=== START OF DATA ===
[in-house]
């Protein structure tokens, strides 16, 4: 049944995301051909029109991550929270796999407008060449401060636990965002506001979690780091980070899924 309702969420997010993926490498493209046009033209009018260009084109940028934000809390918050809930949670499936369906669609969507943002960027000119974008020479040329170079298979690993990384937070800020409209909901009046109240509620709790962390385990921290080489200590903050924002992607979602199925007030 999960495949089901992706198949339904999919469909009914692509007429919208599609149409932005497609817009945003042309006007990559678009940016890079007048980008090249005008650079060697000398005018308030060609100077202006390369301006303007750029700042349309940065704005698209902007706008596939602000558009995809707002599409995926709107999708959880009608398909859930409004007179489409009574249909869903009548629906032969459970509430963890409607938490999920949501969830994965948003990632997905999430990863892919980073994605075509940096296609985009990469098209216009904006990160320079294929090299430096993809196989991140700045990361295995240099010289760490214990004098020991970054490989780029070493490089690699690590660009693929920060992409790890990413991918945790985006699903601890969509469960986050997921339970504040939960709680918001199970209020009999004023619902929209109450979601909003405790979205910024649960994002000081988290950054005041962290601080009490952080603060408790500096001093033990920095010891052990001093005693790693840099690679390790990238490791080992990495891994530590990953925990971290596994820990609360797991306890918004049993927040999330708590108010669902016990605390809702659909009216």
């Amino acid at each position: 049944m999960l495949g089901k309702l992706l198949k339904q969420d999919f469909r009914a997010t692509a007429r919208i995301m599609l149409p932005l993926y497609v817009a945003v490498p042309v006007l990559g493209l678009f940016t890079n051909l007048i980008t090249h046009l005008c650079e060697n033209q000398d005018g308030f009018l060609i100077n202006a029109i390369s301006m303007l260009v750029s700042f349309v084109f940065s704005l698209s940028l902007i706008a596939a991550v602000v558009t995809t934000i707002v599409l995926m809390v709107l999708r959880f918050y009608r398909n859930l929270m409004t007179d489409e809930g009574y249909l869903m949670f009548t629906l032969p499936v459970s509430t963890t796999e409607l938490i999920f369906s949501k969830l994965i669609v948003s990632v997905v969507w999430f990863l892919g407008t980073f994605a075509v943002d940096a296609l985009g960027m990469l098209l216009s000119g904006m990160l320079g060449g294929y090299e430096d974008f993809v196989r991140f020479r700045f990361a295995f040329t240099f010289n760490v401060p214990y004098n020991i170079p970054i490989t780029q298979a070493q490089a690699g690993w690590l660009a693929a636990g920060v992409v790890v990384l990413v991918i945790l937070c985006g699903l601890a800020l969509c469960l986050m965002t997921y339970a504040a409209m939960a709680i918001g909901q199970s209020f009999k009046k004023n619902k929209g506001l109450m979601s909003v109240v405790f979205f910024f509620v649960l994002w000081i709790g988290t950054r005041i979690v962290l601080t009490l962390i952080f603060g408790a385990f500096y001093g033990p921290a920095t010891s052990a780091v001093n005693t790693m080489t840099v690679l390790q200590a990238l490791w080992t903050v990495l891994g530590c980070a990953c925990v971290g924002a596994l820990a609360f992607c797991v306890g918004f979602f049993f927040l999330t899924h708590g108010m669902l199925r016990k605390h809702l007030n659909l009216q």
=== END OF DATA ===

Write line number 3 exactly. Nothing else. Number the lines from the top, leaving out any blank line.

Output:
């Amino acid at each position: 049944m999960l495949g089901k309702l992706l198949k339904q969420d999919f469909r009914a997010t692509a007429r919208i995301m599609l149409p932005l993926y497609v817009a945003v490498p042309v006007l990559g493209l678009f940016t890079n051909l007048i980008t090249h046009l005008c650079e060697n033209q000398d005018g308030f009018l060609i100077n202006a029109i390369s301006m303007l260009v750029s700042f349309v084109f940065s704005l698209s940028l902007i706008a596939a991550v602000v558009t995809t934000i707002v599409l995926m809390v709107l999708r959880f918050y009608r398909n859930l929270m409004t007179d489409e809930g009574y249909l869903m949670f009548t629906l032969p499936v459970s509430t963890t796999e409607l938490i999920f369906s949501k969830l994965i669609v948003s990632v997905v969507w999430f990863l892919g407008t980073f994605a075509v943002d940096a296609l985009g960027m990469l098209l216009s000119g904006m990160l320079g060449g294929y090299e430096d974008f993809v196989r991140f020479r700045f990361a295995f040329t240099f010289n760490v401060p214990y004098n020991i170079p970054i490989t780029q298979a070493q490089a690699g690993w690590l660009a693929a636990g920060v992409v790890v990384l990413v991918i945790l937070c985006g699903l601890a800020l969509c469960l986050m965002t997921y339970a504040a409209m939960a709680i918001g909901q199970s209020f009999k009046k004023n619902k929209g506001l109450m979601s909003v109240v405790f979205f910024f509620v649960l994002w000081i709790g988290t950054r005041i979690v962290l601080t009490l962390i952080f603060g408790a385990f500096y001093g033990p921290a920095t010891s052990a780091v001093n005693t790693m080489t840099v690679l390790q200590a990238l490791w080992t903050v990495l891994g530590c980070a990953c925990v971290g924002a596994l820990a609360f992607c797991v306890g918004f979602f049993f927040l999330t899924h708590g108010m669902l199925r016990k605390h809702l007030n659909l009216q």